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How do they provide air on the ISS? I know it is produced by electrolysis but is that all they breathe, hydrogen and oxygen? The air here on Earth contains other things like nitrogen. Do the people on the ISS not need nitrogen? Or do they take what is needed on each launch? If so how much water do they take and how long does a certain amount of water last when used for air? Seems like a whole lot of weight. Now they are planning a yearlong trip. How much water will they have to launch with?

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3 Answers 3

The ISS is using electrolysis, in the "Elektron" oxygen generator,

http://en.wikipedia.org/wiki/Elektron_(ISS)#Elektron

to separate water to hydrogen and oxygen. NASA claims that those devices don't work well and prefers bottled oxygen delivered from Earth which the Russians only consider a backup option. Another backup option are solid fuel oxygen generator canisters "Vika" producing oxygen from a liter of lithium perchlorate.

http://en.wikipedia.org/wiki/Vika_oxygen_generator

The atmosphere at the ISS has 101,300 Pa, just like on Earth, and contains all the right composition of gases we know from Earth. A typical astronauts' alternative is pure oxygen which is OK to breathe for humans but poses a higher fire risk.

The mass of the air the space station needs is rather modest. A typical person breathes 4-12 times a minute and one breath is 0.5-6.0 liters. Take 10 times 2 liters a minute, 20 liters a minute, 1,200 liters an hour, 30,000 liters a day. It may sound like a lot but 30,000 liters is just 30 kilograms or so and only 1/4 of it is "consumed" (oxygen), so what one needs is comparable to a few kilograms per day.

The Vika system above claims to give 1 person enough oxygen for 24 hours just from 1 liter of the lithium perchlorate (whose density is 2.4 kg/liter). To have enough oxygen for a 100-day mission, you have to deliver about the same mass of the lithium perchlorate for the person as his own weight. The counting is comparable with other sources, including the bottled oxygen (that occupies more room because the density is lower). The astronaut will need twice his mass of water to drink and one times his mass of food for those 100 days. Estimates. At any rate, what you need to deliver with the astronauts to allow them life for many months is themselves plus a small multiple of their mass in various food/water/air reserves.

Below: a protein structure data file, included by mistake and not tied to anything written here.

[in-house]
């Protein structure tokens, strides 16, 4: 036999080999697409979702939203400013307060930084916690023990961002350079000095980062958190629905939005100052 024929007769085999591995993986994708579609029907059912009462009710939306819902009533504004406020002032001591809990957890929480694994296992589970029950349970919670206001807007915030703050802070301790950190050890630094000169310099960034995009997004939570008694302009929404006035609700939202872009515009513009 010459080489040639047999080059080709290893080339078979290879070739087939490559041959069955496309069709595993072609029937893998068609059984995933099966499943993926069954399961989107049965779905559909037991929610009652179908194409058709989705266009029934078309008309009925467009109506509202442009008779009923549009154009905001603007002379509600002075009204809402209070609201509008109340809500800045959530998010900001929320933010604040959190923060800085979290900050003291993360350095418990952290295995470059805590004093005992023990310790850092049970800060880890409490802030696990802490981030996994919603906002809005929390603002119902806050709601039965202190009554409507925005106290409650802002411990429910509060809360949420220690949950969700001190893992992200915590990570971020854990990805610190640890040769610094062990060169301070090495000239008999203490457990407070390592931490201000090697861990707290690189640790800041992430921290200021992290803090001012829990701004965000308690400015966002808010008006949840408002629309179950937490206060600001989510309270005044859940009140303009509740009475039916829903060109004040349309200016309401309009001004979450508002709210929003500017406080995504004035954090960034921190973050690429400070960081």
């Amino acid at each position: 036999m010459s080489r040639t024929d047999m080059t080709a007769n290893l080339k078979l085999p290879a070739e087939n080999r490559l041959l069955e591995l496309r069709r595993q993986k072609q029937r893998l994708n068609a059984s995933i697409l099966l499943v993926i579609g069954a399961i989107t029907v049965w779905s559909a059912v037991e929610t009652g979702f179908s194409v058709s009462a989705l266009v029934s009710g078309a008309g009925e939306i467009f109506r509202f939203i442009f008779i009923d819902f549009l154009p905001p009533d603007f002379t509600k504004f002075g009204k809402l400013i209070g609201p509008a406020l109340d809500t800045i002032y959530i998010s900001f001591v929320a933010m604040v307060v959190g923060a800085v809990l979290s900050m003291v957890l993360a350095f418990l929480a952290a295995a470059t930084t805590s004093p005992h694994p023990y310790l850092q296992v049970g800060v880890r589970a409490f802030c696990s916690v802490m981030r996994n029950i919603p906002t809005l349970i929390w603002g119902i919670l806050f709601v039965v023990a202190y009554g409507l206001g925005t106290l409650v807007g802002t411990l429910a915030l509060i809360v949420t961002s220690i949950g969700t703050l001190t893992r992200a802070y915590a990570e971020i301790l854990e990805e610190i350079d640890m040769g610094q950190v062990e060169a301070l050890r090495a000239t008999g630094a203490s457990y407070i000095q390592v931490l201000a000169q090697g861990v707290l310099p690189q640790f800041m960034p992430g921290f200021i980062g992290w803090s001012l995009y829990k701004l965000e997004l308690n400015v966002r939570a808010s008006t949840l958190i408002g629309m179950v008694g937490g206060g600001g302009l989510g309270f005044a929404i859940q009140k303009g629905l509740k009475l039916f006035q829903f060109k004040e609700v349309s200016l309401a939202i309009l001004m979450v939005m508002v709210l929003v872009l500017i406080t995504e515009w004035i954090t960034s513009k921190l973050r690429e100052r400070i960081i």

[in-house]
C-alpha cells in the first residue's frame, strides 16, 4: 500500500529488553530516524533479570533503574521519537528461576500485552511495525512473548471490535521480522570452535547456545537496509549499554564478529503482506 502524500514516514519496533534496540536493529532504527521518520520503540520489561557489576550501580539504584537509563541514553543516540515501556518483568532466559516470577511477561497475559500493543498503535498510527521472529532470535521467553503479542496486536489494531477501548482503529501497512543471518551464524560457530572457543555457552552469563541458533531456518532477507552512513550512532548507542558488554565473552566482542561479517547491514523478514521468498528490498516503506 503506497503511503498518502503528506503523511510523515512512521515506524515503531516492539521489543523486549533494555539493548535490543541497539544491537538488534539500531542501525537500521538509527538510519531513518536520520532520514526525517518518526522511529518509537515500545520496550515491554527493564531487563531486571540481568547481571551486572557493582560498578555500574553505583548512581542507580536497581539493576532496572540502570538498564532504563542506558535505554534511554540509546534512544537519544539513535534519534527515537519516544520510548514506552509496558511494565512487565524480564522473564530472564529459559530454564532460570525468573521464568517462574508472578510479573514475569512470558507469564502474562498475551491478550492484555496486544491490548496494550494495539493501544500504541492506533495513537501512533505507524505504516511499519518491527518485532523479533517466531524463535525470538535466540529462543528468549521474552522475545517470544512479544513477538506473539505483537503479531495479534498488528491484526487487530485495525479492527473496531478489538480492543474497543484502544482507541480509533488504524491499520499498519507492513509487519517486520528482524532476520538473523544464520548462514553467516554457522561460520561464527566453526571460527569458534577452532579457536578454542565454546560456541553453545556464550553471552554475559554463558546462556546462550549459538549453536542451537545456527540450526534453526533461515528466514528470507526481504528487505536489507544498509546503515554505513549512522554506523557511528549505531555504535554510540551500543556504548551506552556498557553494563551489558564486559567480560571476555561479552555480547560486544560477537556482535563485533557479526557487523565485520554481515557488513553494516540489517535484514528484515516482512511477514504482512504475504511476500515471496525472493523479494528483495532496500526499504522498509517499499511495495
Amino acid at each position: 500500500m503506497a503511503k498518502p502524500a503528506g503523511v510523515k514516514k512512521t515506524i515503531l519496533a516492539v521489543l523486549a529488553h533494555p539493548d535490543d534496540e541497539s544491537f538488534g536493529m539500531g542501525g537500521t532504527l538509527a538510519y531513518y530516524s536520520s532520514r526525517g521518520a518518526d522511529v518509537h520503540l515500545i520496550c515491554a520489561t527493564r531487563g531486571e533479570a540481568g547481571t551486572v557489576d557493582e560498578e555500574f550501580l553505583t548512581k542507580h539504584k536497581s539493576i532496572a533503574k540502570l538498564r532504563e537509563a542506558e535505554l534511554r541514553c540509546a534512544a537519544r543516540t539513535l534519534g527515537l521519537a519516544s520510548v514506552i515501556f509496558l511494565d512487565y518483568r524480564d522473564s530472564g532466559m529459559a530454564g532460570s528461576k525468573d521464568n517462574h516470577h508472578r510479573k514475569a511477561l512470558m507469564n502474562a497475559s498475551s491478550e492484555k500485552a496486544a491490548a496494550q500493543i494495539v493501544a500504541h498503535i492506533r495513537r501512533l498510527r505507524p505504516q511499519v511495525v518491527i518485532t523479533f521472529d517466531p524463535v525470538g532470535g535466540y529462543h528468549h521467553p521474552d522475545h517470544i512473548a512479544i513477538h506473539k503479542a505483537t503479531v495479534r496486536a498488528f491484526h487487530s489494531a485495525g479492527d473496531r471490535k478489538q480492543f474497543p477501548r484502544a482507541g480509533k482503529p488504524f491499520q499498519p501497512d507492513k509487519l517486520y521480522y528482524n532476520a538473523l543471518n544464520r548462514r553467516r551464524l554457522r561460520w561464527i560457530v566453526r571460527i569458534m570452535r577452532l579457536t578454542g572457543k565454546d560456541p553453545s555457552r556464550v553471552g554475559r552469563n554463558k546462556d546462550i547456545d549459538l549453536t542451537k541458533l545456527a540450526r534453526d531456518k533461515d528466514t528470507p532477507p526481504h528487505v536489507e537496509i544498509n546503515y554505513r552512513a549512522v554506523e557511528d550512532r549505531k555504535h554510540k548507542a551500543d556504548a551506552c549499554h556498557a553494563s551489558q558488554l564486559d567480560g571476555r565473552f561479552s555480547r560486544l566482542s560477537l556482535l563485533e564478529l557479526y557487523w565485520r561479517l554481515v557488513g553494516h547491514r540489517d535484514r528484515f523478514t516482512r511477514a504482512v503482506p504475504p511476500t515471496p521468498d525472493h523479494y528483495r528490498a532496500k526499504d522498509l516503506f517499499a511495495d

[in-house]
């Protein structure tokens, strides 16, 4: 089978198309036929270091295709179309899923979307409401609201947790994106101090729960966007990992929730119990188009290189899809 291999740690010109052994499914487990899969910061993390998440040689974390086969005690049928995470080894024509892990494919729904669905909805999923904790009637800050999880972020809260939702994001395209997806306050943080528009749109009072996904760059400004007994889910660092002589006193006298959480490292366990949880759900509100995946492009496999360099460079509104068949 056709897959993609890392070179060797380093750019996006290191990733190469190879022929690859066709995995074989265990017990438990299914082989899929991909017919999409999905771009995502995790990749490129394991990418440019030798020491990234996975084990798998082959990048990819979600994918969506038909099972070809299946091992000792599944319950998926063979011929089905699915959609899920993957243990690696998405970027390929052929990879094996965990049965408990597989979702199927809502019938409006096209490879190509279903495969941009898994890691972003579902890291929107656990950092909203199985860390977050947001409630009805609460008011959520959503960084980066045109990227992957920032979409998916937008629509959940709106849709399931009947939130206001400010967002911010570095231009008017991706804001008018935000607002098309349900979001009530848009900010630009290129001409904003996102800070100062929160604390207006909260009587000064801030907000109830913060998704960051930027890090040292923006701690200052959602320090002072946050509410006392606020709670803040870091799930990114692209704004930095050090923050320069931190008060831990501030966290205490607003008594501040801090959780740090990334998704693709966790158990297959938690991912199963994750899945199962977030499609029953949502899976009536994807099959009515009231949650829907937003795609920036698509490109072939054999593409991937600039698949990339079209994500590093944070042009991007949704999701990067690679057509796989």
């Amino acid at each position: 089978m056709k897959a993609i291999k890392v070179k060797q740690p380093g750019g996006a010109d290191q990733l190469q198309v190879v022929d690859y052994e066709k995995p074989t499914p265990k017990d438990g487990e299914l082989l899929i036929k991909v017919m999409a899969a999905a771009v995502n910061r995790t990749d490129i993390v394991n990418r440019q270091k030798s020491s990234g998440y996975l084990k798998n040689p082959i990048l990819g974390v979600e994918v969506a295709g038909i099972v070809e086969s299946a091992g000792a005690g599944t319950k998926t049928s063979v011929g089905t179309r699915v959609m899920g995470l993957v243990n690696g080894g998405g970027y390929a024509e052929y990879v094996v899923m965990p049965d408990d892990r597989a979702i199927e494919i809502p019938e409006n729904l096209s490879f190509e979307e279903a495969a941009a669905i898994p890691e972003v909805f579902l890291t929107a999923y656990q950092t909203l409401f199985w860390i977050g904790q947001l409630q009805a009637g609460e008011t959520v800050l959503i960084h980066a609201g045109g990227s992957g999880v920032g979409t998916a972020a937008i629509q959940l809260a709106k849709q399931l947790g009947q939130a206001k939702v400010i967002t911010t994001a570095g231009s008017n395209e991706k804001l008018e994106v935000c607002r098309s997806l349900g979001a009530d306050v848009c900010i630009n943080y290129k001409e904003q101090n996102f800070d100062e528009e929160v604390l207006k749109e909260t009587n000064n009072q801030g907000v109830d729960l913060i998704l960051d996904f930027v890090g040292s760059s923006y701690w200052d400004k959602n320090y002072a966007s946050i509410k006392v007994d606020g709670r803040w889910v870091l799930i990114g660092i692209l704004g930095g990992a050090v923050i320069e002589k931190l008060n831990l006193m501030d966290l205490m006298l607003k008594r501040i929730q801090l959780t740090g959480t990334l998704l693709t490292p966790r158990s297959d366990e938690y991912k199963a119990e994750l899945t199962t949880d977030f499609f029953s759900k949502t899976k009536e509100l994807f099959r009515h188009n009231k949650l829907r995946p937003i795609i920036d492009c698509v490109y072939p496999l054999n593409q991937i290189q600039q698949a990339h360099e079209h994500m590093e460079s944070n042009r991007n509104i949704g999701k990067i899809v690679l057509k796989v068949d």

See also a question here on cooling mechanisms and suits:

What kind of cooling mechanism could be used in outer space?

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If I understand Wikipedia, even the electrolysis solution doesn't get O2 from CO2. That implies that none of the options are a closed Oxygen system. The same could be said for food, of course, but I just want to be clear on the method. –  Alan Rominger Dec 6 '12 at 15:15
    
Of course, electrolysis always means it starts from water. They have to have enough water, which is a rather unproblematic compound to store. They actually need more water for drinking. And it's almost always new water. The algorithms recycling water... continue to be speculations so far. Pretty much nothing this important is being recycled. There are packages "in" with food, drink, packaged air in some form; and they create "garbage". –  Luboš Motl Dec 6 '12 at 15:18
    
Well, there's a brand new machine making water out of trash CO2, see theregister.co.uk/2010/04/16/iss_sabatier_reactor - I believe those things remain fringe possibilities that are not really economically justified. –  Luboš Motl Dec 6 '12 at 15:20
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en.wikipedia.org/wiki/Breathing#Components claims that only about 1/20 of the ‘breath’ is consumed oxygen (21% while breathing in vs. 16% while breathing out), which gets you from 30/4 = 7.5 kg to 30/20 = 1.5 kg. –  Claudius Dec 6 '12 at 16:50
    
Thanks, Claudius, this correction makes all the numbers much more compatible. –  Luboš Motl Dec 6 '12 at 17:29

In addition to Luboš's answer regarding the O2/CO2 requirement, the N2 aspect isn't as much of a problem as you don't 'use' it like you do O2.

Once you strip out the expired CO2 from the air and replace with O2 the N2 is still there as it was before, so you don't need to take up vast quantities of it from Earth. Which is rather lucky, as it obviously makes up the majority of the air we breathe.

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Not sure I'm convinced by the decision to use N2/O2 to reduce fire risk.
Is fire much more of a problem in 0.2atm of pure O2 than in air?
The Apollo I fire was because some idiot put it under a 1.2Atm O2 partial pressure, even if you had added another 0.8atm of N2 it would still have been lethal.

If having a 1atm pressure is necessary for comfort (maintaining humidity, sinus issues etc) wouldn't you choose a different gas than N2? Perhaps He or Ar, it's not like cost is a big driver.

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